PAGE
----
Genesis isn’t embarrassed by any of her faults. If anything, they have made her more at peace with herself. “I can’t really place it, but I don’t have the feeling of uncomfortableness with myself—I have the feeling of uncomfortableness when I meet other people,” she says. “I spend a lot of time alone and I like it. I’m so comfortable with myself, but I’ll get uncomfortableness with someone’s ‘Hey, you’re crazy.’ And I’m like ‘No, I’m not crazy. Why do you think I’m crazy?’ I was only uncomfortable with the way I was expected to behave.”
She goes on to elaborate how she was a late bloomer in many ways, that it wasn’t until she met a specific group of friends while attending Emily Carr University of Art and Design when she finally felt accepted for her true self.
“I come from a very supportive family. My parents, my family support me to this day – they wear my merch and stuff, they’re really amazing,” she says. “But as far as friends go, I was always trying to understand what it was, who it was they wanted me to be because I was never fitting in.”
Genesis gets quiet for a moment and takes a long sip from her glass before leaning in closer. “You know how hard it is to try to understand someone else’s expectation of you when you just don’t fit in? You just don’t fucking fit in so you just have to be disassociated for a while.” She shakes her head and leans back in the leather chair. “I never blame myself. I was never like ‘Oh, that’s on me.’ I was always like ‘I don’t understand why you don’t think I’m powerful.’ I always thought I was powerful ’cause I’m normally me.”
Genesis’ background in art stems from studying sculpture and film. During her college years, she was also involved in DIY punk bands before joining the experimental rap duo Moan, which would serve as a vessel for her as a performance artist. Genesis recounts how “insane” she used to be when participating in plays or performing on street corners with strangers. “I was just really into pushing boundaries,” she grins. Even then, she never suffered from stage fright, viewing it as the ideal platform for engagement. Genesis adds, “I’m not even like ‘You can’t fuck with me.’ I’m like, ‘Please, come and fuck with me.’”
The one thing that was always consistent was that Genesis’ rapping had more of a poetic, spoken word flow with a cadence, and she would imagine the beat in her head. For a long time, she considered music to be a separate entity outside of the art world because of how differently she approaches them.
“For art, I’m so conceptual and fixated on all the references and with music, it’s a liberating thing for me,” she explains. With that said, Genesis believes that anyone is capable of making music if they set their mind to it. “It’s an open-ended concept,” she adds. “Music, just like art, it actually doesn’t differentiate you from anyone else. Anyone can be a musician.”
In 2015, Genesis firmly made her mark in the music world with World Vision. The trilogy was birthed out of Atlanta when she was in a “dark, brat art” mindset and out of tune with her feelings. That numbness seeps in on tracks like “Empty” and “They Cum They Go.” During that stage of development, she was still somewhat reliant on “other people to dictate who I was in a way,” but being recruited into Awful Records was more or less a blessing. Not only did Father and his collective show her how to collaborate within a creative community, but they also shifted her submissive attitude and taught her how to take control by making decisions based on what she wanted instead of it “doing what someone else tells me to do.”
She adds, “As much as we respect the opinions of our peers and friends, to make art you have to know your own opinion. I made a lot of mistakes just doing shit that I didn’t believe in, that I didn’t fuck with and whatnot.”
There was also her brief stint in the trio baby.daddi with Ye Ali and Wes Period. The following year they released a five-track EP that channels a brighter burst of energy that might have provided the catalyst for Genesis’ most recent work. Although she can’t quite put into words a definition or description of her debut full-length, Genesis insists that “if there’s a color, I would say the color of the album is rainbow.”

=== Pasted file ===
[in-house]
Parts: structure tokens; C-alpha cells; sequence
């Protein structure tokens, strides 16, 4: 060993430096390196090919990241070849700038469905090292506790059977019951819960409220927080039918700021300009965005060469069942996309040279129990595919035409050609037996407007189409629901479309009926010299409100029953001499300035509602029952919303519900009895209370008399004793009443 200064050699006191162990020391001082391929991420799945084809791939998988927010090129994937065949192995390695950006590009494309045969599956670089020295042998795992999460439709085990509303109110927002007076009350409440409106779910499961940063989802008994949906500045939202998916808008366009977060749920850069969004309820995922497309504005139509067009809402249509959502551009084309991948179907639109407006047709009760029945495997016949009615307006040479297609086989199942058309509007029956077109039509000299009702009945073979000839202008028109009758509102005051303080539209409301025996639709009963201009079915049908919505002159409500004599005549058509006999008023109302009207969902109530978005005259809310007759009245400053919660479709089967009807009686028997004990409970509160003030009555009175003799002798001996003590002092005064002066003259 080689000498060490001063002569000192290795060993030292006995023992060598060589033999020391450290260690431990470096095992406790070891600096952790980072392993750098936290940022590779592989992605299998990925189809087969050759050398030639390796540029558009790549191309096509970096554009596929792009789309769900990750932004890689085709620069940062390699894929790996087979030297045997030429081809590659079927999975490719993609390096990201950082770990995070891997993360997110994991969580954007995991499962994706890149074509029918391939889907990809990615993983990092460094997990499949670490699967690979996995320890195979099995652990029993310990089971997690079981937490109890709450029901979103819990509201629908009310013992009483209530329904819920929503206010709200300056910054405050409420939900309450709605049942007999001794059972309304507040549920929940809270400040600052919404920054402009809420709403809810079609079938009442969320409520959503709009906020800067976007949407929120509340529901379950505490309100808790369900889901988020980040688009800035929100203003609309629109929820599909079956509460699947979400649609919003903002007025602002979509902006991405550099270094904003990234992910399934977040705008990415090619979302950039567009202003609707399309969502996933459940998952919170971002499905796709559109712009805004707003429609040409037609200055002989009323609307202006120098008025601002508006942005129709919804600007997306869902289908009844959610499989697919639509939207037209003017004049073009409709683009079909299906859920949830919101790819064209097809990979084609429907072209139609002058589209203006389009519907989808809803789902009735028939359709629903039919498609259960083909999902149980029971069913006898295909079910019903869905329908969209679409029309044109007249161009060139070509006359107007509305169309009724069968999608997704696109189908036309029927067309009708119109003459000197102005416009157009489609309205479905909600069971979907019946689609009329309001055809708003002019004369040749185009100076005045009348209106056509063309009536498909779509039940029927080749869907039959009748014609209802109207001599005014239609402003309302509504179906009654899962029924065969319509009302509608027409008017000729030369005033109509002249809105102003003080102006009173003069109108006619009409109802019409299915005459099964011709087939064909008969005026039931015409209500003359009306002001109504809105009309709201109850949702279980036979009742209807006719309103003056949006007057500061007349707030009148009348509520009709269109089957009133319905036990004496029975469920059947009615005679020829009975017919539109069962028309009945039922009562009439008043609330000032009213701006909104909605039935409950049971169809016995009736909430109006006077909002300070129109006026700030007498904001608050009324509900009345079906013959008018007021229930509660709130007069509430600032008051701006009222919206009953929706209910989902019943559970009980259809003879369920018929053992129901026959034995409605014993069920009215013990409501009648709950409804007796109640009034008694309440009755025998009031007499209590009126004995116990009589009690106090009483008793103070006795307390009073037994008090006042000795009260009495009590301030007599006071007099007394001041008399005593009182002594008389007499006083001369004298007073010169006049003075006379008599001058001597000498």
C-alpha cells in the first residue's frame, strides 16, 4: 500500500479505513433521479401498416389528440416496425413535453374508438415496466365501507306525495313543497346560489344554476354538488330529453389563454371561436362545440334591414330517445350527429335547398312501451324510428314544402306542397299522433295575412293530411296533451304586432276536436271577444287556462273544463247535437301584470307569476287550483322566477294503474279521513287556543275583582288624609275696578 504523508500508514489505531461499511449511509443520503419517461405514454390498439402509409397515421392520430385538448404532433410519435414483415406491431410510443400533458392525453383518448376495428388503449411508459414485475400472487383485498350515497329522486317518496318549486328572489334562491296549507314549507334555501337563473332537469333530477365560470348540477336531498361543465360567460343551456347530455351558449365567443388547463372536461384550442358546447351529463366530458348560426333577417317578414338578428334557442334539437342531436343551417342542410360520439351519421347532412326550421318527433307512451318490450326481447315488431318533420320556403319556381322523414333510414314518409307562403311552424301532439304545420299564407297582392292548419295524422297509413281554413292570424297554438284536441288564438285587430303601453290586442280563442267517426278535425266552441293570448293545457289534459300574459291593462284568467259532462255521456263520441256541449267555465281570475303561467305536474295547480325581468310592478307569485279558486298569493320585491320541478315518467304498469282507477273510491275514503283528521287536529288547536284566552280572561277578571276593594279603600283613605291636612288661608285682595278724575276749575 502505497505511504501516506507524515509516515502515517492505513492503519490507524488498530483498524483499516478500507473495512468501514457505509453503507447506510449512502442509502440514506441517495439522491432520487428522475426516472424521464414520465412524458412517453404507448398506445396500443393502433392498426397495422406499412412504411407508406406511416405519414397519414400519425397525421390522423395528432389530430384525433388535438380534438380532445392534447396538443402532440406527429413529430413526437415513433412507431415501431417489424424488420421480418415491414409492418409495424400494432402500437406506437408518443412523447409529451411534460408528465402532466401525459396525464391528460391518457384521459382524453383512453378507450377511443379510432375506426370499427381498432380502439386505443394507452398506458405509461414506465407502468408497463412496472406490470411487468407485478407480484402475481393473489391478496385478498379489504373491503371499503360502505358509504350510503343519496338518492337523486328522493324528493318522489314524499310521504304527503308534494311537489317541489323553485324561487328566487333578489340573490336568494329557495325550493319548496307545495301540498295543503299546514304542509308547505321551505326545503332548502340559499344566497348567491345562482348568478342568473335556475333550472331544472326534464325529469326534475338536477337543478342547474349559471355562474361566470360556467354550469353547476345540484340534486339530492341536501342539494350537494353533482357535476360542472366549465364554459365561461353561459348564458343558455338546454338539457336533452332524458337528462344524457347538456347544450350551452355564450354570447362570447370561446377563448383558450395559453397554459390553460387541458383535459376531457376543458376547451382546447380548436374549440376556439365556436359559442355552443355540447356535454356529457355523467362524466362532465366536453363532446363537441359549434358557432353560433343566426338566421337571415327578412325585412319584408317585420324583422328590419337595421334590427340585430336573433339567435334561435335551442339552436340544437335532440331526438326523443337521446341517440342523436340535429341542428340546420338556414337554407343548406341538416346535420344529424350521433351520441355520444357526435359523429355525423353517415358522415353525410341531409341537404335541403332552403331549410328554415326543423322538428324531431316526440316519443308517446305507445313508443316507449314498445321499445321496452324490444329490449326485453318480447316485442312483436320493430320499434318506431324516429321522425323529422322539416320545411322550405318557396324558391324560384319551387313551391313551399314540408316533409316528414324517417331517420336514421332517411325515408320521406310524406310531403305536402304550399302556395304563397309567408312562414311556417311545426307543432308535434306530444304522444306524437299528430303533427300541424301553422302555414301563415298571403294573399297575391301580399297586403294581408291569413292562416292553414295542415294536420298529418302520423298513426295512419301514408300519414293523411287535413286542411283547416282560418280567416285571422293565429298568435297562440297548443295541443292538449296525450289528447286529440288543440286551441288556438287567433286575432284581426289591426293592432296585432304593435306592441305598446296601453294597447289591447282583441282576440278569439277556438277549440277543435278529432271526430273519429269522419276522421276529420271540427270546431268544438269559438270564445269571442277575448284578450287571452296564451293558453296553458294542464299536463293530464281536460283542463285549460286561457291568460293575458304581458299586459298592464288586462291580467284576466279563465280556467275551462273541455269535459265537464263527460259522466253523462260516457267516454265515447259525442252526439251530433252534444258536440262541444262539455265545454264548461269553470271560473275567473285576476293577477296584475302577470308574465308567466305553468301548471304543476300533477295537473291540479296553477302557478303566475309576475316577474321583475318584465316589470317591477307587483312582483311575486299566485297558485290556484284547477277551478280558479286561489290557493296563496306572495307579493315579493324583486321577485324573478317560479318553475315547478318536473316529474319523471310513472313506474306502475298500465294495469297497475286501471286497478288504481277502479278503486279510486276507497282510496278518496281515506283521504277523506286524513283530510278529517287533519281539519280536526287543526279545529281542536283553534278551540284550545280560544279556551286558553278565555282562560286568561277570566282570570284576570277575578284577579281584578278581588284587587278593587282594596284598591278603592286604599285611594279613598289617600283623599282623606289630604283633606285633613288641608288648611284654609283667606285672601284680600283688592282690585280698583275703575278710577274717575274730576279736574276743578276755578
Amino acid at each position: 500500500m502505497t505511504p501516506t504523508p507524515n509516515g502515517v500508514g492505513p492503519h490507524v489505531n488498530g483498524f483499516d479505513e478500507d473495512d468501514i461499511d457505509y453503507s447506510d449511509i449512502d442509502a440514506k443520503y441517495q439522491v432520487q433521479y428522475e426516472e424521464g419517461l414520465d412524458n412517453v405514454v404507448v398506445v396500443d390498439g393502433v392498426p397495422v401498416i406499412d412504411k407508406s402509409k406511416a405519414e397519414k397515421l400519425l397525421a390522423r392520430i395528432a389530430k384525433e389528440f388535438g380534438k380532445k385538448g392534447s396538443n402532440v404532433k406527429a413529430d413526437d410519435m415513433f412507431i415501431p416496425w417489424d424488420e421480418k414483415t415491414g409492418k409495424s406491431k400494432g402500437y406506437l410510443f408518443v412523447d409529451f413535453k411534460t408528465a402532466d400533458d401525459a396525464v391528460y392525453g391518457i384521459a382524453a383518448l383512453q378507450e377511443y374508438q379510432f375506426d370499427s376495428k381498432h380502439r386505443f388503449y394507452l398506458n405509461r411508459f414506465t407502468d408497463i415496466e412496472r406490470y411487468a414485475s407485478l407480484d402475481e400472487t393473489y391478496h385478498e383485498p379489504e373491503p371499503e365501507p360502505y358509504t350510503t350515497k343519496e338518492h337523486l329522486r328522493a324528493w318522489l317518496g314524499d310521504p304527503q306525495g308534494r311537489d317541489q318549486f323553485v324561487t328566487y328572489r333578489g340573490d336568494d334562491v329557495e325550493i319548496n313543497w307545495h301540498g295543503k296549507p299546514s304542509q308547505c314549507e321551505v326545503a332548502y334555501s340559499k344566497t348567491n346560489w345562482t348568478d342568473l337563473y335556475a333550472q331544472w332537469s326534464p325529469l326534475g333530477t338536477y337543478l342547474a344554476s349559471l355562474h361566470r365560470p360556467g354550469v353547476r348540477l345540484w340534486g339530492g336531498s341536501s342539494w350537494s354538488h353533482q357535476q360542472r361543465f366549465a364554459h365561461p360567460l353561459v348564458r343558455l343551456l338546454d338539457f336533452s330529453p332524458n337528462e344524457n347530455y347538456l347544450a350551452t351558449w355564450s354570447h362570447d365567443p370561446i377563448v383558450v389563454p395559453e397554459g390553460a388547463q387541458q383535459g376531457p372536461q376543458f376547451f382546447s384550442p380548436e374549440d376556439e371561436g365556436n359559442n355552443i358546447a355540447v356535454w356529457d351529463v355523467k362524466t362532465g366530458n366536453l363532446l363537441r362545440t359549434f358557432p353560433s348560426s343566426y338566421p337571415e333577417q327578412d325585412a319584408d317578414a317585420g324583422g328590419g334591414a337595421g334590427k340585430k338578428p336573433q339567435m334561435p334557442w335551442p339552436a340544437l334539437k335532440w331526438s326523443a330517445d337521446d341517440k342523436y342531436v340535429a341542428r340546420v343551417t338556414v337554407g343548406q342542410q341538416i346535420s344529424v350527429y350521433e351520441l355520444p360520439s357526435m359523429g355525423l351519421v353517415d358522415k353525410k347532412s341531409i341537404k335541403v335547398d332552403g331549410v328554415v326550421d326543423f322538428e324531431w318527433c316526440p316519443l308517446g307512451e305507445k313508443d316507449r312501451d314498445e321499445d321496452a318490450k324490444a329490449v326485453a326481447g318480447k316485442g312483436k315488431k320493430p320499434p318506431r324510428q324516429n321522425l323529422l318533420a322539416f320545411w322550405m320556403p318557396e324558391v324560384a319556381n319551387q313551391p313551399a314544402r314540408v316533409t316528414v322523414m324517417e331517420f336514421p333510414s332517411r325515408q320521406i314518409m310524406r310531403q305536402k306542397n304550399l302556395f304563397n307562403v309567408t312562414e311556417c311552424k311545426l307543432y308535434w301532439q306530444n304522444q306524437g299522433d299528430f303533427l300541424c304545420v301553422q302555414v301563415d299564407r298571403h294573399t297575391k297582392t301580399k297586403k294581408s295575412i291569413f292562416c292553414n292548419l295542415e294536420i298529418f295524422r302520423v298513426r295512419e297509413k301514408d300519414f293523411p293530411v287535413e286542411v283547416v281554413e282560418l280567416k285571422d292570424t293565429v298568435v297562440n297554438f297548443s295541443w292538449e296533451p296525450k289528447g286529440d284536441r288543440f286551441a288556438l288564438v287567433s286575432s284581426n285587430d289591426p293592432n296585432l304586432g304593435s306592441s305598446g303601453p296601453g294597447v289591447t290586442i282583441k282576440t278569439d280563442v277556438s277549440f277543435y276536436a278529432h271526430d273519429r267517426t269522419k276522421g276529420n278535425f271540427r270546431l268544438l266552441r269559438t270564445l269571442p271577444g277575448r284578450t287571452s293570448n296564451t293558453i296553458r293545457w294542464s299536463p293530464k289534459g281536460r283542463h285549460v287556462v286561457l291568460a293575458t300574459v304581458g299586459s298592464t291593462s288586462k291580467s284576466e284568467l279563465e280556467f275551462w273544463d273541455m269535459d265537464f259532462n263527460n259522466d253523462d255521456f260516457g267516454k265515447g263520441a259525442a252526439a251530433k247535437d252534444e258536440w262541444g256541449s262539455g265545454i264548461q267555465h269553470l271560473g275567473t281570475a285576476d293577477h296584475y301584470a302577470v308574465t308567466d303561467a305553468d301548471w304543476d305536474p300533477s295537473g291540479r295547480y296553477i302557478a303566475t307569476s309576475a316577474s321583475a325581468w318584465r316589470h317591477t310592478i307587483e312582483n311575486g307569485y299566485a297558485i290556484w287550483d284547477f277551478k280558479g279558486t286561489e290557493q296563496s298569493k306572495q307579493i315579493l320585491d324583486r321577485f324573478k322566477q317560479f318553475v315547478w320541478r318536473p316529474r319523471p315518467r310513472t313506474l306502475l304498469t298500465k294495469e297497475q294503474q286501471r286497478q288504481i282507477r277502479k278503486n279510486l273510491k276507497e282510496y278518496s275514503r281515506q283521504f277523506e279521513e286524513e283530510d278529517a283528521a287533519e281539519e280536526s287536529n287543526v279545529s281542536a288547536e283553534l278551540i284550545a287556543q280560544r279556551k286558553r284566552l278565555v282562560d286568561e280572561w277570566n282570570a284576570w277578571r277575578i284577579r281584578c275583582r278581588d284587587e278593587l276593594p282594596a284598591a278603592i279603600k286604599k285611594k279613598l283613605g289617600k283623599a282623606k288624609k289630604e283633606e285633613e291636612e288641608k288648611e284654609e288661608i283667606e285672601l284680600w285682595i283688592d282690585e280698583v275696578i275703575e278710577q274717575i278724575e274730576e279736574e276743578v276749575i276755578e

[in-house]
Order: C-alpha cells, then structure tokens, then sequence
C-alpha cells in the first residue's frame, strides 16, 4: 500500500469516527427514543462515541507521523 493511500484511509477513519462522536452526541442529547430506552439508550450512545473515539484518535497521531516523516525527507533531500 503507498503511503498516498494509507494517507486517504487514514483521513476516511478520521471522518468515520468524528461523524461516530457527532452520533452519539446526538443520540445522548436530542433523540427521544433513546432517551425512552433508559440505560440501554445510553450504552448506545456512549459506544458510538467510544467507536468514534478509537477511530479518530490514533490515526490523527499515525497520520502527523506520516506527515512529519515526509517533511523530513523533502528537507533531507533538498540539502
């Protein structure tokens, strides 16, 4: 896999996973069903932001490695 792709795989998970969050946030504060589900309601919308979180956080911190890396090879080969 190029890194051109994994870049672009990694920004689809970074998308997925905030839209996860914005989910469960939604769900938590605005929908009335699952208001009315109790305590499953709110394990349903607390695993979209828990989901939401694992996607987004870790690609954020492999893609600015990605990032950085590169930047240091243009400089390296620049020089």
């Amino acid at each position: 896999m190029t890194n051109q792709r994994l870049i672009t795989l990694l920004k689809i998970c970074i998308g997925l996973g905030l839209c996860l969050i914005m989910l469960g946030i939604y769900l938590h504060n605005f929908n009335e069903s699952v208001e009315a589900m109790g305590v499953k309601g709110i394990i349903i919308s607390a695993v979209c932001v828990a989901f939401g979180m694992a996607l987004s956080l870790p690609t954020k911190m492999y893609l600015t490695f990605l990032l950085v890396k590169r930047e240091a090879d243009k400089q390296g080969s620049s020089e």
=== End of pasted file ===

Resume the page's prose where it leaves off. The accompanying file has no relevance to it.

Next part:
She outlines the tracks as moods with their own distinct energies. They harness multiple feelings to embody “a different mood, a different phase, a different session.” The first half of the record contains bangers that are meant for hitting the club whereas the second portion slows it down with some unfiltered ballads, a representation of the duality of Genesis herself and a balance of the angel and demon within.
“I do say shit, but it doesn’t feel like this deep, disturbed turmoil where I’m bearing my soul,” she says. “The mood for me is just sexual liberation, harnessing my identity. If I’m petty, I’m gonna be petty. If I’m happy, I’m gonna be fucking happy. If I’m flirty, I’m gonna take it nasty. It’s really just a feeling.”
Genesis seductively moans on beat for the first 15 seconds of “Daddy,” a self-empowering banger that celebrates effortless beauty. “Rainbow” will be your new theme song for pay day and “Play With It” hits as hard as Teyana Taylor‘s voguealicious anthem “WTP.” Even though she claims that these songs aren’t particularly deep, anyone that has experienced the complications of situationships will find all of the messages painfully relatable.
An immediate favorite is “Drive,” a slow jam about being fully invested when it comes to pure love. Genesis also switches gears on the gushy, guitar-driven “It’s OK,” which rings like a deep cut from Princess Nokia‘s emo-inspired mixtape A Girl Cried Red, but the sentiment feels authentic given Genesis’ past life in emo bands.
There are a small selection of collaborations on the records as well. Empress Of is featured on “Naughty,” an emotional love song for fuccbois that won’t commit because the arrangement is bound by sex. “I like this boy, he’s full of shit/ He knows I know that it’s not love/ I won’t look back, I’ll keep on walking/ Boy, I know that it’s not enough,” they chant in unison like a lullaby. Needless to say that there are levels to this shit.
“I think we put a lot of pressure on ourselves to be the perfect version of who we think we should be. At the end of the day, it’s not about being the end result – it’s about working toward where you wanna go. For me, this album is working toward where I wanna go,” she says. “I’m not trying to be like, ‘This album represents exactly who I am as an artist.’ I’m just trying to get to the next step of my evolution.”
“When I want my truth out, then you’ll know more about me,” she adds. “But right now, for sure my album isn’t like that… It’s not that deep.”
‘Tommy Genesis’ is out on November 9 via Downton Records. For more like this, read our interview and editorial with Empress Of.
- Photography: Bryan Luna